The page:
Truth be told, what Jesus had to say about the Torah was innovative and edgy going beyond and around the established Torah of God at times. Jesus said disturbingly new things about enemies, the importance of families, Sabbath observance, wealth, judgment, and radical inclusion that quite frankly set his interpretation of Torah apart. In the end the Jewish synagogues were faced with a difficult choice: stay with the Torah, the word of God given through Moses or trust that God was indeed speaking a new word through Jesus. We know how this difficult choice was made and the two sister faiths of Judaism and Christianity that were created. The majority of Jews stayed with the Torah of Moses while the followers of Jesus went on to bring the good news of God to the Gentiles in messianic form.
Now both Jewish Christians and Gentile Christians had to understand what was required of them to be faithful to God in a changed context. Did Jews need to be baptized? Did Gentiles need to observe Torah? What were the minimum requirements and how did this Jewish Christianity work for the thousands of Gentiles entering the faith?
In an interesting way the New Testament writings are all attempting to answer these questions. How does this new way work? In Matthew’s answer to that question, he emphasizes a peculiarly Jewish aspect by having Jesus say that he has come not to abolish Torah but to fulfill it. Matthew strengthens his argument by pointing to Jesus’ insistence upon the practice of righteousness. “For I tell you, unless your righteousness exceeds that of the scribes and Pharisees, you will never enter the kingdom of heaven.”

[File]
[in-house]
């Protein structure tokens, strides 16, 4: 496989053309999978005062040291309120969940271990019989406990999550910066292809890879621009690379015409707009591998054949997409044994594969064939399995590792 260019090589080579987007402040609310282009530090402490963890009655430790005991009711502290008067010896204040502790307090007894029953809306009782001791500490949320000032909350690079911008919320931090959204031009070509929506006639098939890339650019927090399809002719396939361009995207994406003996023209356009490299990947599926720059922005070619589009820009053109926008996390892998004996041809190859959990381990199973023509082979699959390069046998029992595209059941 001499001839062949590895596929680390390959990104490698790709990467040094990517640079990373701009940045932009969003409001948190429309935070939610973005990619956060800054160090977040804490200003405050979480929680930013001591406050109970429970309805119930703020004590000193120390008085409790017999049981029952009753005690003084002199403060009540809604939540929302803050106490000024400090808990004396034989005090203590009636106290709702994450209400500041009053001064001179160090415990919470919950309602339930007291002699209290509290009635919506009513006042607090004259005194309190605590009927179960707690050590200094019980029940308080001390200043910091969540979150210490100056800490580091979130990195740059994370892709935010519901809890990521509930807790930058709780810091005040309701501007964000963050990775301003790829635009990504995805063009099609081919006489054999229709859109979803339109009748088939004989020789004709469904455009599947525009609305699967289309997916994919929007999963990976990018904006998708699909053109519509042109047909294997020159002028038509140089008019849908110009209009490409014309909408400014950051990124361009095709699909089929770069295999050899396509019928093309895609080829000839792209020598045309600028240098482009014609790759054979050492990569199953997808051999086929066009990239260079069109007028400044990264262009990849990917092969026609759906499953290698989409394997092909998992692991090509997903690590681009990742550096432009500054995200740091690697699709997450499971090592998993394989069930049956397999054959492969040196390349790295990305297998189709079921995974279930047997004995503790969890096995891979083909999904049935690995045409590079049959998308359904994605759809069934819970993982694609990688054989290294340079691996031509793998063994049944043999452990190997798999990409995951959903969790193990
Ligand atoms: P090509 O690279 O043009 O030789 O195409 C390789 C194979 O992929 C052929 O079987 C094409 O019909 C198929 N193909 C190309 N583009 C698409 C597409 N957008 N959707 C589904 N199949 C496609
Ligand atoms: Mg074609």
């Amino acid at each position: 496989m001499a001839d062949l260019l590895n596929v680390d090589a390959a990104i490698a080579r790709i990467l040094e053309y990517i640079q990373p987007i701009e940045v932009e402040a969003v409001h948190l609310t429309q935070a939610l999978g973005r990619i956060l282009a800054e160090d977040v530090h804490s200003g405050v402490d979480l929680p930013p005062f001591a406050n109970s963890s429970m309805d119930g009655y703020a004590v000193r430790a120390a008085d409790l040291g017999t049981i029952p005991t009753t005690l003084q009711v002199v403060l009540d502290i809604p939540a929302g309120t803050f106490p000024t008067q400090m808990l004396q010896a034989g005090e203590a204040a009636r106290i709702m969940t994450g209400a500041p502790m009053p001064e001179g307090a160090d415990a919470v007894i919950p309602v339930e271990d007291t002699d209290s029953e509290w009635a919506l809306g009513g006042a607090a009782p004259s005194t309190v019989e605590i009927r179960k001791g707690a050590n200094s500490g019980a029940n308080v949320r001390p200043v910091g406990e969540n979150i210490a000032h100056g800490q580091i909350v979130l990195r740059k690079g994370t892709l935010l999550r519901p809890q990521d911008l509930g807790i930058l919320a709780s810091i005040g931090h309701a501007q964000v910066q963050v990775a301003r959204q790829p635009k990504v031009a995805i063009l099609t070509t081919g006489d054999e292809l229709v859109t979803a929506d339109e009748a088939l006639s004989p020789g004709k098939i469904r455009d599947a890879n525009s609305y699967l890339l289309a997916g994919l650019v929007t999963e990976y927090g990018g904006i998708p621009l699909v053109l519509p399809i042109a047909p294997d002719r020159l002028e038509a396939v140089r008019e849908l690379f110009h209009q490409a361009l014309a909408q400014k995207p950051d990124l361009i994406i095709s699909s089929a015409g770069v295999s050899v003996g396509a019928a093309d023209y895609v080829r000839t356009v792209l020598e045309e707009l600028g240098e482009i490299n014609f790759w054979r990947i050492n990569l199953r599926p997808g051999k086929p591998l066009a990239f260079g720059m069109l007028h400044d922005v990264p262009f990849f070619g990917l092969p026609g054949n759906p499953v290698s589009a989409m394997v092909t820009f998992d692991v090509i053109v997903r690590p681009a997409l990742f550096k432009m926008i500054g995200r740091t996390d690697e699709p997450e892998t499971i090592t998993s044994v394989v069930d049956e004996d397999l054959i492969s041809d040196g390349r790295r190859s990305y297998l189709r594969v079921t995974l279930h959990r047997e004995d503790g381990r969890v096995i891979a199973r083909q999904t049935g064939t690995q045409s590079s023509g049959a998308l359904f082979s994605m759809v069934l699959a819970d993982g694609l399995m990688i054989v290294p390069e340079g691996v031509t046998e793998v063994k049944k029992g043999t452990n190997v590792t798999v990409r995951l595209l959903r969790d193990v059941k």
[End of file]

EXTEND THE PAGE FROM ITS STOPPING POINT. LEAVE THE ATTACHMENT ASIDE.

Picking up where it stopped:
Matthew’s gospel has a strongly Jewish tone. For one thing, the gospel writer believed that Jesus never really intended to break with Judaism. Matthew saw Jesus’ life and ministry as consistent with the way of Torah, and as a renewal of it. Far from abandoning the Torah, Jesus was encouraging his followers to become the most righteous Jews the world had ever seen.
I realize that righteousness is a real churchy word. Many of us may not be sure of what it means. Basically righteousness means goodness. It is good conduct, but also compassion, generosity, and justice. In short, righteousness is being right with God, as the psalmist says walking in God’s ways.
I love how Frederick Buechner’s definition of righteousness gets at the concept:
You haven’t got it right!” says the exasperated piano teacher. Junior is holding his hands the way he’s been told. His fingering is unexceptionable. He has memorized the piece perfectly. He has hit all the proper notes with deadly accuracy. But his heart’s not in it, only his fingers. What he’s playing is a sort of music but nothing that will start voices singing or feet tapping. He has succeeded in boring everybody to death, including himself.
Jesus said to his disciples, “Unless your righteousness exceeds that of the scribes and Pharisees, you will never enter the kingdom of Heaven.” (Matthew 5:20) The scribes and Pharisees were playing it by the book. They didn’t slip up on a single do or don’t. But they were getting it all wrong. Righteousness is getting it all right. If you play it the way it’s supposed to be played, there shouldn’t be a still foot in the house. (Wishful Thinking: A Theological ABC)